This article first appeared in the February, 2016 edition of SportsCar Magazine. SCCA members can read the current and past editions of SportCar digitally here after logging into their account; To become an SCCA member and get SportsCar mailed to your home address monthly in addition to the digital editions, click here.
18-year-old Aussie Joseph Burton-Harris came to America to gain racing experience, and did he ever
Although he did not prevail at the Mazda Road to 24 Shootout, 2015 was a good year for 18-year-old Texas Region member Joseph Burton-Harris, who can count among his 2015 achievements a Runoffs title in Formula Mazda, three U.S. Majors Tour wins, plus a victory at the June Sprints, a first-place finish at the 2015 GoPro IndyCar Grand Prix of Sonoma Formula Car Challenge, and the aforementioned invitation to compete in the Mazda Road to 24 contest.
Among young SCCA members, Burton-Harris might be termed the racer with the longest commute to almost any SCCA event. Born in Reading, England, to a New Zealander mother (Lisa) and a British father (Brian), and raised in Sydney, Australia, where he and his family live, Burton-Harris abbreviated that commute in 2015 by living with his grandparents in Alabama and his team, Moses Smith Racing, in Texas.
Not that travel is foreign to the Aussie. He is a four-time Australian karting state champion and a five-time national champion. In 2012-’13, he represented Australia in the Rotax World Championships, first in Portugal (seventh) and then in 2013 in New Orleans, where he finished first in the rain by seven seconds in the second heat. In between, he has raced in karting series in Germany and France as well.
“I’ve always been interested – or I guess you could say addicted – to motorsports as far back as I can remember,” Burton-Harris says. “Even when I was a baby I’d prefer a toy car over anything else.”
Like many young drivers, Burton-Harris began racing karts at a young age, 8 in his case. By the time he turned 17, it was time to move to cars.
“We had a range of opportunities around the world, whether it be to go down the road to the Formula 1 route in Europe or stay in Australia and do the road to V8 Supercars,” he explains. “However, I’ve always been keen on IndyCar and have always loved the USA.” So, to the U.S. and the SCCA Burton-Harris traveled for 2015.
“With the Majors and Runoffs, the SCCA provides a perfect grass-roots racing program to introduce and transition someone like myself from karting to cars,” he says.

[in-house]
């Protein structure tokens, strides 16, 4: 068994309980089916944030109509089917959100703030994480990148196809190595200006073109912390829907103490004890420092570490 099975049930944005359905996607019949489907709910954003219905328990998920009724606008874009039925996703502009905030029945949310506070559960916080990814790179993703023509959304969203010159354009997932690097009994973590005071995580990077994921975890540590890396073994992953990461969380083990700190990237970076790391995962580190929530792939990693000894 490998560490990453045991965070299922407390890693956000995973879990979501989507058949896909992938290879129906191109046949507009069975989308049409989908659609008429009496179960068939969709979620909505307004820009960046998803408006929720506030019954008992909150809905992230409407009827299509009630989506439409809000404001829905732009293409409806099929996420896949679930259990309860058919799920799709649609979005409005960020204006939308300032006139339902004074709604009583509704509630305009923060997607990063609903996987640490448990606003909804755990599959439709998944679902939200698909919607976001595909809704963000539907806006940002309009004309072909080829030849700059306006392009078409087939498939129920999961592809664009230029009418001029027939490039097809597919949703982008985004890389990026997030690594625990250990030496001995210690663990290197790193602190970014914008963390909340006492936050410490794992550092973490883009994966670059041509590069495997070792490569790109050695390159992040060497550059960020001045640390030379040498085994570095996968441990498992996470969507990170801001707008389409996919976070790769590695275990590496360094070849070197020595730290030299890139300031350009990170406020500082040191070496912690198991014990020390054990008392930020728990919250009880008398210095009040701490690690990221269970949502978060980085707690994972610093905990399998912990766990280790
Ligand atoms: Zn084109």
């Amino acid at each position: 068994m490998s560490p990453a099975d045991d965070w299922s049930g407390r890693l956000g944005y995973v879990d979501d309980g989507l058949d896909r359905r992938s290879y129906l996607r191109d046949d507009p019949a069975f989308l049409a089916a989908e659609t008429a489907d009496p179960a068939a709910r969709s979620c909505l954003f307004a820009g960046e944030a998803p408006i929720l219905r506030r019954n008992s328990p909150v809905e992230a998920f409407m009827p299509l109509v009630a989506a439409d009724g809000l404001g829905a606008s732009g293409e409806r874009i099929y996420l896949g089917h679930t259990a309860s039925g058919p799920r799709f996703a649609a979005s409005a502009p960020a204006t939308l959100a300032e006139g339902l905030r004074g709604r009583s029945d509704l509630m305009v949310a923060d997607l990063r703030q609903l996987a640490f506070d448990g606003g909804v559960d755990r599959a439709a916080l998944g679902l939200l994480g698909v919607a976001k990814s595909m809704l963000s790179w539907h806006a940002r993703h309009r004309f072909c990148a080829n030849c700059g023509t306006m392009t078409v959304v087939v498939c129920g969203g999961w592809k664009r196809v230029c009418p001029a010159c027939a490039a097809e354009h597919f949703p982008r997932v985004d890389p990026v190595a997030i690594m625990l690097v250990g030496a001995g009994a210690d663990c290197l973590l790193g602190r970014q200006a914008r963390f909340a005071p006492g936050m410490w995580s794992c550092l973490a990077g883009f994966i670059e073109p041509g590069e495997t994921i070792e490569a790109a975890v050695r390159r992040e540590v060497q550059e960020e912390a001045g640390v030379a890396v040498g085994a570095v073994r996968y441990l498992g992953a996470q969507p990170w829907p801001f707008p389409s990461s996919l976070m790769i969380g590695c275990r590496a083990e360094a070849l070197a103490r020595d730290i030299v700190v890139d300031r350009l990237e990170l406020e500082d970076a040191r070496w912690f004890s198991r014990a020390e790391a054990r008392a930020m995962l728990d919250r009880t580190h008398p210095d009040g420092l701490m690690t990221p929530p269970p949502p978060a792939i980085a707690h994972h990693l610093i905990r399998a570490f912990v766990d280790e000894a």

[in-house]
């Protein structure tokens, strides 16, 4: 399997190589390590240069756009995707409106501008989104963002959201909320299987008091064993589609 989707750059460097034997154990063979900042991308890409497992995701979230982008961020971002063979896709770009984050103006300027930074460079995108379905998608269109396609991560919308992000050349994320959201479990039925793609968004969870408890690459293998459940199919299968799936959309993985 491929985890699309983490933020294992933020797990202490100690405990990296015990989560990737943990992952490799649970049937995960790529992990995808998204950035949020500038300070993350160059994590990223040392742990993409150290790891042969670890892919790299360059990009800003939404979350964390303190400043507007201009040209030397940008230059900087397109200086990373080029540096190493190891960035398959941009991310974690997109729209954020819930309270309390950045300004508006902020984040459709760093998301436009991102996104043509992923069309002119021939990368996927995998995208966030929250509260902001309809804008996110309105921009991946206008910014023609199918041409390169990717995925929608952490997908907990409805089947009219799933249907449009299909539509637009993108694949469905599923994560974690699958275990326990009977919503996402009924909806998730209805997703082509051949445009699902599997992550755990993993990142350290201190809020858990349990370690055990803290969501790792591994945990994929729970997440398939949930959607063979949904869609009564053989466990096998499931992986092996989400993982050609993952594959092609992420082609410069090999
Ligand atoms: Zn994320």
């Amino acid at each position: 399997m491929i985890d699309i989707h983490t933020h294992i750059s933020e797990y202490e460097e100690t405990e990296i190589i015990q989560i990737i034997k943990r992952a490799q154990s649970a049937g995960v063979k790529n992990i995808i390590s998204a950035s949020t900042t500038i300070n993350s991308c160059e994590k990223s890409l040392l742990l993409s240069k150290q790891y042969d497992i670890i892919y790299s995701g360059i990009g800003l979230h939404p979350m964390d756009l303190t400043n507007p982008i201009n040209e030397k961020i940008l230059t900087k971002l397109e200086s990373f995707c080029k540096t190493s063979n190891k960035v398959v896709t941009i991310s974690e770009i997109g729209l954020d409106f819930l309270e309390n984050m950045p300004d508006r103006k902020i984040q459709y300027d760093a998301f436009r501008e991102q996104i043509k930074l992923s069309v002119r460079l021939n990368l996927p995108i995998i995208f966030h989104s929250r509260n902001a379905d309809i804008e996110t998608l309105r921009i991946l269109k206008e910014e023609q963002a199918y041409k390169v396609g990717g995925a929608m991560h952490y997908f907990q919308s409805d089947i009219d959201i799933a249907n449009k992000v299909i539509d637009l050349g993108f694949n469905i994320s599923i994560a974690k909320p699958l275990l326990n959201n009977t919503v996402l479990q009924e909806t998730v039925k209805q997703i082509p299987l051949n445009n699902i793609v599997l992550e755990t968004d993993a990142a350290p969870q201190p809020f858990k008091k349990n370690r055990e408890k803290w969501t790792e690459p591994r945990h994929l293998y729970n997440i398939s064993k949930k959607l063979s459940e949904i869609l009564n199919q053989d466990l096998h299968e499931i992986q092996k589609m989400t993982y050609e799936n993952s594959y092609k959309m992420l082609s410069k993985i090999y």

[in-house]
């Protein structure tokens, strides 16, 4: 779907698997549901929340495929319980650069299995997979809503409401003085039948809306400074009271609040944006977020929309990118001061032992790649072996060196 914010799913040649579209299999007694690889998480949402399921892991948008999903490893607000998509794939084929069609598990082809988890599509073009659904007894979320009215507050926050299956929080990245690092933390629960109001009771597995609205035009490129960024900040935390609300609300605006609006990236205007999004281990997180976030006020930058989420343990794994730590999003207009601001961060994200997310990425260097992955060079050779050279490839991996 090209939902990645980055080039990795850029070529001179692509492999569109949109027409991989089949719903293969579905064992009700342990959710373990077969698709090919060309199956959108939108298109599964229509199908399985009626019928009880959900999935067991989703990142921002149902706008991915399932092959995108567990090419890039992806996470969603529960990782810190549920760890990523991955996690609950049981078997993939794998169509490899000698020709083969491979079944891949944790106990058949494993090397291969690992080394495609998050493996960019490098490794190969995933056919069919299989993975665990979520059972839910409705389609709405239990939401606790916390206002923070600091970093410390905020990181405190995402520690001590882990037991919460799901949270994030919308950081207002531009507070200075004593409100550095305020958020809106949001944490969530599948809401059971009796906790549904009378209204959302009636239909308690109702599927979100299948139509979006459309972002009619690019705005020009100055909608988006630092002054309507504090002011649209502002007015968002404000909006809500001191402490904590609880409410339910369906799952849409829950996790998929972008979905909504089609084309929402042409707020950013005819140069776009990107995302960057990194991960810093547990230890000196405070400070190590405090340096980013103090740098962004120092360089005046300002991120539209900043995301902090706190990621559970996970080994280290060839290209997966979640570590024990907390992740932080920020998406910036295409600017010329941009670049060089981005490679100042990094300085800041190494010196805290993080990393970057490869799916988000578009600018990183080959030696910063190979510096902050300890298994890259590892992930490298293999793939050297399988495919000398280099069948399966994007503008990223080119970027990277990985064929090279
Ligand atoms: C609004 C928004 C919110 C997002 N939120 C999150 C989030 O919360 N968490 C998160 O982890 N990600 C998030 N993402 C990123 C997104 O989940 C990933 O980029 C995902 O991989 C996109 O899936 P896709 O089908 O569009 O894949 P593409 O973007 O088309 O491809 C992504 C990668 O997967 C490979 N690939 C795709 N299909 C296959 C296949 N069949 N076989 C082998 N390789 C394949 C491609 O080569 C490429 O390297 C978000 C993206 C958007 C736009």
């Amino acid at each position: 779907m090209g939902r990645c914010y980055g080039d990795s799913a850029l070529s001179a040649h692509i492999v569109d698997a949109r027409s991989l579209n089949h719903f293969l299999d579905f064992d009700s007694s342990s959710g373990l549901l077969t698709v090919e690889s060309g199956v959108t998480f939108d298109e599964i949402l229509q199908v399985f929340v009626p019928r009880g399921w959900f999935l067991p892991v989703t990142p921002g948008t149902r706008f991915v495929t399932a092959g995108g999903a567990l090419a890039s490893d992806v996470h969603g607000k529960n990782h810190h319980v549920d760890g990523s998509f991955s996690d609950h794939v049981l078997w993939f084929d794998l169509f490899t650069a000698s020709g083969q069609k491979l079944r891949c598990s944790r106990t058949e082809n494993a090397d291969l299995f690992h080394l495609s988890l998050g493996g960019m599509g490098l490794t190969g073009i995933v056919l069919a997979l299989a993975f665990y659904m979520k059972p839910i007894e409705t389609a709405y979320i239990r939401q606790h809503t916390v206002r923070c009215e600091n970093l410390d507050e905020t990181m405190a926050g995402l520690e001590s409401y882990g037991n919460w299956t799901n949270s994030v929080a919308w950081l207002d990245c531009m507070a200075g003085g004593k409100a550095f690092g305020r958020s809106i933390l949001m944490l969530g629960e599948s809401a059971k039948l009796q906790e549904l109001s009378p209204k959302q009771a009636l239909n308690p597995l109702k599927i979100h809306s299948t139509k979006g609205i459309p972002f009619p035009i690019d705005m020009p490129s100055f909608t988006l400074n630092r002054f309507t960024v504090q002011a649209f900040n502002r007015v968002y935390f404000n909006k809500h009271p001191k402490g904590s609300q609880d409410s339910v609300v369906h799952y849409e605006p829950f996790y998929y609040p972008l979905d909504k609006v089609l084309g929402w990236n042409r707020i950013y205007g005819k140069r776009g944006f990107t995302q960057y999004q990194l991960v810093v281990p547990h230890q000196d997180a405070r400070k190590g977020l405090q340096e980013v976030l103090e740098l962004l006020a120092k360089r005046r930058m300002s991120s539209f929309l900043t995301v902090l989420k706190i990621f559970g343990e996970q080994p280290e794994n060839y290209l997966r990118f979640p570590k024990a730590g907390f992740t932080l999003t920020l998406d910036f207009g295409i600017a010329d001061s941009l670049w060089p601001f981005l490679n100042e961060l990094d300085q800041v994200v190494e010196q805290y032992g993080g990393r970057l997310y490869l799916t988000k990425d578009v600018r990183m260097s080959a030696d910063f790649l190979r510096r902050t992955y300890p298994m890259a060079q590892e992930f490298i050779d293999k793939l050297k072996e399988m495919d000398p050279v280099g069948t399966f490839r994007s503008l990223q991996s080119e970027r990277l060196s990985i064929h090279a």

The decision to opt for Formula Mazda was made with the help of Texas Autosports and Moses Smith Racing, Burton-Harris adds.
“They have helped me transition technically from a kart to a racecar with the aero, tires, suspension,” he says. “More than that, they have given me the confidence to move forward in the USA and the way to be a more complete driver on and off the track.”
Of his 2015 national title, Burton-Harris simply calls it “amazing.” He applies the same adjective to his Road to 24 experience.
If 2015 is a year for Burton-Harris to remember because of his on-track success, 2014 is a year to recall for something different. At the 2013 Rotax World Championships in New Orleans, he contracted a water-borne virus that attacked his central nervous system and kept him bed-bound for much of 2014. The illness was serious enough that it nearly ended his racing career.
Burton-Harris put his convalescence to good use, however, researching how the human body works and creating a not-for-profit organization, 21st Century Youth LLC (www.21cy.org), dedicated to helping young people overcome adversity and make wise choices about drugs, alcohol, driving, food, and life.
“My passion is for racing, but my purpose is to motivate youth under 21 to be wiser, stronger, and healthier, as they are the future of humanity,” he says.
As for this coming season, Burton-Harris says he intends to return to the U.S. for another season of racing, perhaps in Pro Mazda, as well as returning to the Runoffs at Mid-Ohio to defend his title.
“The SCCA has taught me how to drive better than I have ever driven before by introducing me to some of the most amazing tracks in the world,” he says. “Secondly,” Burton-Harris adds, “the SCCA has shown me how, as a driver, we are really part of one big family. The SCCA officials around the country have been amazing, clapping and waving their flags when we win, standing in torrential rain, supporting us to do what we love. I have met some of the most amazing, positive people through the SCCA.”
Words by James Heine
Image by Rick Corwine